Police Confiscate Journos’ Cameras at Scene of Baghdad Blast — As 10 More Americans Die

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Eight American soldiers were killed in roadside bombings and a helicopter crash in a restive province north of Baghdad, the military reported Tuesday, making May the deadliest month of the year for U.S. troops in Iraq.

The Americans — all from Task Force Lightning — were killed Monday in Diyala as the U.S. commemorated Memorial Day, bringing the number of U.S. forces killed this month to at least 110.

The Germans were kidnapped by a group of gunmen wearing police commando uniforms who arrived at the ministry in a huge convoy of white sports utility vehicles, which are often used by police, according to the government official and a police officer, both of whom spoke on condition of anonymity because they were not authorized to speak to the media. Police have been accused of involvement in violence here in the past.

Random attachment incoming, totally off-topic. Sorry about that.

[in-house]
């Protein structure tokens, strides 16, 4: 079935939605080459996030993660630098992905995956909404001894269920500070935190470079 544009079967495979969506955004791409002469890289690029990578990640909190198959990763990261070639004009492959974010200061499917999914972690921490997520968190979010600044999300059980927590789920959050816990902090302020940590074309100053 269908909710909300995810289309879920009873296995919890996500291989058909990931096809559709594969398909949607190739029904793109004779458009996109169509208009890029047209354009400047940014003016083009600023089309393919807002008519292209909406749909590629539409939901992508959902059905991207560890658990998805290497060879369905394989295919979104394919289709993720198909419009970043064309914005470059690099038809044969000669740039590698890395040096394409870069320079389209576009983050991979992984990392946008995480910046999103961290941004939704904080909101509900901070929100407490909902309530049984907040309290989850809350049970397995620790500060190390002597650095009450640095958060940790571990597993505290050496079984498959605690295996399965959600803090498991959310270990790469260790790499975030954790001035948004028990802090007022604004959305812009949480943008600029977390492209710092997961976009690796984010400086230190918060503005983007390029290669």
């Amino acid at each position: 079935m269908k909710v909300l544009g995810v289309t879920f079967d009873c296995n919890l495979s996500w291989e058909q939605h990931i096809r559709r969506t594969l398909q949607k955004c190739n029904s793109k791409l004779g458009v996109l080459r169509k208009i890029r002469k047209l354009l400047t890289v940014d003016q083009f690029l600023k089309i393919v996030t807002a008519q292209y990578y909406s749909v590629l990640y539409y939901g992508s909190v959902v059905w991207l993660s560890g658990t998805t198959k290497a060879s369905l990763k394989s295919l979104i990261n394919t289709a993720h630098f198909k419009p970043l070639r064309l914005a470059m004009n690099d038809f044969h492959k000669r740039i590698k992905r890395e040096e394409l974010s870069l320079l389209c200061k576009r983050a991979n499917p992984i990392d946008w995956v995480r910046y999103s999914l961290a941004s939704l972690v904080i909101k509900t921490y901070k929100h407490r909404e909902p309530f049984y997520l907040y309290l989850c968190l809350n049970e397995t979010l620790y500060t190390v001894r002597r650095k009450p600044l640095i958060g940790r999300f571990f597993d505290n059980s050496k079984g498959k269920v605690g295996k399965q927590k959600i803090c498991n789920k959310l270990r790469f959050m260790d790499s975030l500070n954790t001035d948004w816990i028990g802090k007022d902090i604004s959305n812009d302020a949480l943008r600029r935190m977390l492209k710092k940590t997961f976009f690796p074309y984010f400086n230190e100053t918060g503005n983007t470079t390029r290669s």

Yousef Qasim, 37, was working in his clothing shop 200 yards away when the blast tore through a line of buses waiting at the square, he said.

Shop owners grabbed their wares and tried to flee, fearing a second blast, said Talib Dhirgham, who owns a nearby laundromat. Police who arrived at the scene confiscated the cameras of journalists who came to cover the attack. [A new restrictive policy in this regard was announced earlier this month.]

In other violence, gunmen in Samarra, 60 miles north of Baghdad, set up fake checkpoints on the outskirts of the city and abducted more than 40 people, most of them soldiers, police officers and members of two tribes that had banded together against local insurgents, police said.

Anti-American Shiite cleric Muqtada al-Sadr on Tuesday criticized the talks as interference in Iraq?s internal affairs and warned Iraqi officials not to participate in them.

On Monday, 36 people were killed across Baghdad in a wave of attacks. Another 33 bullet-riddled bodies were dead, tortured and abandoned in different parts of the capital, the apparent victims of ongoing sectarian violence.

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